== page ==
...aka I, Frankenstein
...aka Vengeance of Frankenstein
Picking up right where the original - THE CURSE OF FRANKENSTEIN (1957) - left off, Baron Victor Frankenstein (Peter Cushing) manages to escape execution by guillotine with help from hunchback Karl (Oscar Quitak). Three years later in the village of Carlsbruck, a Dr. Victor Stein (guess who?) has recently established himself with a lucrative medical practice and a hospital catering to the homeless. So popular is the new doctor that he's managed to win over many new patients, which doesn't set too well with the jealous doctor's counsel. In his spare time, Dr. Stein has been diligently working on a new pet project; the same one that failed in the first film because of a damaged brain. Having already constructed the body from spare parts gathered from dead patients over the years, Victor has found a willing brain donor in Karl, who is all-too-eager to escape his withered, half-paralyzed body. Victor has also found an assistant in ambitious young doctor Hans Kleve (Francis Matthews). At first, the brain transplant goes off without a hitch, but then Karl (now played by Michael Gwynn) decides to leave his hospital bed prematurely, gets into a scuffle with the janitor, damages his brain and becomes violent.
REVENGE is an entertaining - though less gruesome - sequel that's about on par with the highly regarded first effort. The original storyline (which was written by Jimmy Sangster) adds nicely to the Frankenstein canon of films and the production values are good across the board. It's well directed by the ever-reliable Terence Fisher, vividly photographed by Jack Asher and has convincing art direction and period detail. There's also an amusing twist ending. Mr. Cushing (excellent as usual) has been given slight alterations on his character this time out. Here he's a bit more savvy, collected, drolly humorous and seems to want to escape his past and live as normal a life as possible, while continuing to work on his experiments on the side. Though it's mainly Cushing's show, most of the supporting cast (especially Matthews and Gwynn) are just fine. And keep your eyes peeled for Lionel Jeffries and Hammer regular Michael Ripper as grave-robbers in one of the first scenes.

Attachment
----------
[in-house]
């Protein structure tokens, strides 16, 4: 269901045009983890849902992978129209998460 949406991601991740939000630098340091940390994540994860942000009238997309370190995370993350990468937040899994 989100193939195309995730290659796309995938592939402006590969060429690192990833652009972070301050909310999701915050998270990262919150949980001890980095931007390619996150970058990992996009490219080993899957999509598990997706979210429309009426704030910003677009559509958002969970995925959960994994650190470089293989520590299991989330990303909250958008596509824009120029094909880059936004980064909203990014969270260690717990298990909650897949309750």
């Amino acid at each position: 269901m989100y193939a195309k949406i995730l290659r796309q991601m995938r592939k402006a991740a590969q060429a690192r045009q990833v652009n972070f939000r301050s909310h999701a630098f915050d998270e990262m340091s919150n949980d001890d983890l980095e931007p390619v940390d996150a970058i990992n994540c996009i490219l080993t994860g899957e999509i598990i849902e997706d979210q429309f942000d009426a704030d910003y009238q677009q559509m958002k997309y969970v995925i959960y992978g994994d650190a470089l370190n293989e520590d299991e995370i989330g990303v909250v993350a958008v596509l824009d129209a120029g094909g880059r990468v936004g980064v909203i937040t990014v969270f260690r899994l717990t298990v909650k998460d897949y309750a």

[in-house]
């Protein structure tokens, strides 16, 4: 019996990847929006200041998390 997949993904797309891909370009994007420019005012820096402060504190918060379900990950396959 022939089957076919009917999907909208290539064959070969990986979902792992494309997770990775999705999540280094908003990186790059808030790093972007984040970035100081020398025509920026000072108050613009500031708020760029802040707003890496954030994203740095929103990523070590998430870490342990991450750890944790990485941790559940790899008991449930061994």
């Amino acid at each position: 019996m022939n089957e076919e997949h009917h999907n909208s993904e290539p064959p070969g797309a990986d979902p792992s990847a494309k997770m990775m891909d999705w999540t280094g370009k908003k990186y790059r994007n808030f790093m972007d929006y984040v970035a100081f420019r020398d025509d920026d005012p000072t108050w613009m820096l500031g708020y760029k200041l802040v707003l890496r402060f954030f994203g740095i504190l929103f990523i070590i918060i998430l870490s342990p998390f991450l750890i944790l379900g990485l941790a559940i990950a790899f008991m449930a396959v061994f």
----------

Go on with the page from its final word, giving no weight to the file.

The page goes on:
Followed six years later by THE EVIL OF FRANKENSTEIN (1964).